Monday, September 22, 2008

Father Hollywood Recommends...

...the finest coffee I have ever had, from Bean's Coffee Company.

First of all, there is no relation between any member of my family and this company. My name is Beane, and their company's name is "Bean's." I get the same discount from Bean's as I get at L.L.Bean's - nothing. And that's not a complaint! All I'm doing is pointing out that this isn't my company, nor am I related to anyone at Bean's. As "Michael Bolton" says in Office Space - "It's just a coincidence."

I just really love their coffee!

We in New Orleans savor our java! During the War (Between the States), New Orleanians stubbornly continued our coffee habit - especially by stretching supplies by mixing chicory with the arabica - a custom carried on by our famous Cafe du Monde (which has been selling chicory-laced cafe au lait 24 hours a day almost without interruption since opening in 1862 when it was established during military occupation). In war, peace, and hurricanes, coffee has always been a big deal in the Crescent City! In fact, New Orleans is one market Starbucks struggles in, because we have a plethora of top-quality local coffee shops, both franchises and "ma and pa" establishments. (We treat Starbucks as "corporate carpetbaggers" and only frequent them in dire caffeine emergencies...)

Coffee is also nearly sacramental in the Hollywood home - as the matinal cappuccino ritual is carried out with the precision and reverence of the Japanese tea ceremony and with the temporal regularity of the whirr of the central air conditioner in a South Louisiana Summer. Coffee is the one luxury the Treasury Department (Mrs. Hollywood) approves and insists upon (we are Gevalia subscribers - though our orders have dwindled considerably since discovering Bean's).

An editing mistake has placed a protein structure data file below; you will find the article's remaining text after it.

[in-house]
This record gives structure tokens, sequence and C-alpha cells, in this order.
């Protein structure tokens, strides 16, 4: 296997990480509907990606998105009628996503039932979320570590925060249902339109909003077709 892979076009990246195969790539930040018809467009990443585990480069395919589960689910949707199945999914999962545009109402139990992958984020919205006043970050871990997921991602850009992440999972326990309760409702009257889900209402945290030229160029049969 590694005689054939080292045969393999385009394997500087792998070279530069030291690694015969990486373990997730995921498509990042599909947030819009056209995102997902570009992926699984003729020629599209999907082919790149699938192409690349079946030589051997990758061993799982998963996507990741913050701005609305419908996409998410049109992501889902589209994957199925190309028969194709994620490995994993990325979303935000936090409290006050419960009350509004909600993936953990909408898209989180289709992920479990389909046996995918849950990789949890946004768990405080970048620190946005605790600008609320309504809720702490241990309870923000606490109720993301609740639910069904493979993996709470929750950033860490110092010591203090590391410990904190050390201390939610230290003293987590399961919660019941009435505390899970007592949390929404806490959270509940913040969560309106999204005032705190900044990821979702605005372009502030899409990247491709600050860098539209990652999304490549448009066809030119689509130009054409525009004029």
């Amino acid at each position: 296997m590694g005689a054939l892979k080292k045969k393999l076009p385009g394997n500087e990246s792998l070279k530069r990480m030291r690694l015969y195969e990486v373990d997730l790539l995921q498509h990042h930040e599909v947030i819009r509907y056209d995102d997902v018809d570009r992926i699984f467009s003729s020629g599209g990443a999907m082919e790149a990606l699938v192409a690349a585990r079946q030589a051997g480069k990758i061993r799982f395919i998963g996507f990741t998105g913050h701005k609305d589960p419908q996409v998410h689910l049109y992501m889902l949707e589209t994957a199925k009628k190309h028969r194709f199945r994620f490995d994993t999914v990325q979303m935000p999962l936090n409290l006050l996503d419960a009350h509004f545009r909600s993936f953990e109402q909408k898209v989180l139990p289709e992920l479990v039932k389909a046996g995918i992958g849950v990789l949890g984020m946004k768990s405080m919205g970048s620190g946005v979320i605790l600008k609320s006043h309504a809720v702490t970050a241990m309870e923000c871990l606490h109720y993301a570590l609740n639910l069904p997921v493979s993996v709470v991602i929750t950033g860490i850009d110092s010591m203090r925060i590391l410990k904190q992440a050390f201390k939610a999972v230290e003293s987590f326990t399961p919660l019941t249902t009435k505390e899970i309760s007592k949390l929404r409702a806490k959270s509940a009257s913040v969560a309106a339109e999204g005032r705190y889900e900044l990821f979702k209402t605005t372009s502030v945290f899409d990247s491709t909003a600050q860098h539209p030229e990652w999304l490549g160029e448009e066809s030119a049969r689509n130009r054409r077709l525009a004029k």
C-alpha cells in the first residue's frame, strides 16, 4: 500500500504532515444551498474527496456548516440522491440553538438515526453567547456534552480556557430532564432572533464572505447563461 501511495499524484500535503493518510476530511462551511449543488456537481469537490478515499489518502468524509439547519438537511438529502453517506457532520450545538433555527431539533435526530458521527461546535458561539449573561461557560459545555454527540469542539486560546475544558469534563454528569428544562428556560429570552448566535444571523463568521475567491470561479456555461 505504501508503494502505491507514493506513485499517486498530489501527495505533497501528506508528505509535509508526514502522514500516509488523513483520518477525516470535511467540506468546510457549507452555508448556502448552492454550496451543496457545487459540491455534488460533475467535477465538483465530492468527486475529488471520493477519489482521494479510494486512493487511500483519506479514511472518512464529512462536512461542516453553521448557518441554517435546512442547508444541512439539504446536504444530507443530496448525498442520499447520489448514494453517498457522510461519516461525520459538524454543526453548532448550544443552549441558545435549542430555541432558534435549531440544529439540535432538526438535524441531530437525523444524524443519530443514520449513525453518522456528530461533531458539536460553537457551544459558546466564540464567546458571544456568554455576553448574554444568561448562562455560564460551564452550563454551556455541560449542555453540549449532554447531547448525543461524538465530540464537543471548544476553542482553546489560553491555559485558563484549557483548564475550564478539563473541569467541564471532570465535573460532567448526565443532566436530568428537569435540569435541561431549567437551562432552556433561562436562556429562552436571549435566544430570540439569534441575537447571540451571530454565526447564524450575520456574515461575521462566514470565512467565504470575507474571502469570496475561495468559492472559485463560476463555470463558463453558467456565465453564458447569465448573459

We know and love our coffee.

But keep in mind that Bean's is not a coffee house. Rather they are purveyors of exquisite (and yet affordable) coffee. They set up just about every Saturday at the Gretna Farmers' Market, and Mrs. Hollywood, Lion Boy, and myself probably pick up a pound about every other week from the Daldegan family, the proprietors who faithfully work the market themselves. They are really nice folks, and are always cheerful and dedicated to giving excellent customer service. In fact, they hand deliver orders of their coffee to locals.

Our favorite (and I mean favorite) is their Tanzanian Peaberry. We use it both in its fine-ground form for espresso and cappuccino (both hot and iced), as well as course-ground for regular hot coffee (which we make in a low-tech flavor-maximizing French press).

But whether you enjoy espresso or American-style coffee, hot or iced, and even if you make your coffee in an automatic drip maker instead of a press - this coffee will simply blow you away. It's the finest we've ever had. It is so fresh, so recently roasted, and of such quality, that the beans are literally wet with the natural oils. The smell that wafts from a little bag fills the house and is heavenly. There is no other way to describe it.

Bean's will ship to your home. You can order right from their webpage, and your order is roasted after you order it! This is just unbelievable, and explains why it is so good. They sell eight different varieties (including the Tanzanian), and explain all the characteristics of each.

Give Bean's a shot, and let me know what you think!

10 comments:

Dixie said...

Very interesting...thanks for the reference. We are Gevalia drinkers, too. Our favorite is Mocca Java...a blend of Harrar beans from Ethiopia and Sumatra beans from Indonesia. And Kona...but we only get that occasionally due to the cost. We have tried Tanzanian peaberry from another coffee house and it had an after taste that didn't suit us. However, I am willing to try again and will order some from Bean's. Any other variety(ies) you would recommend?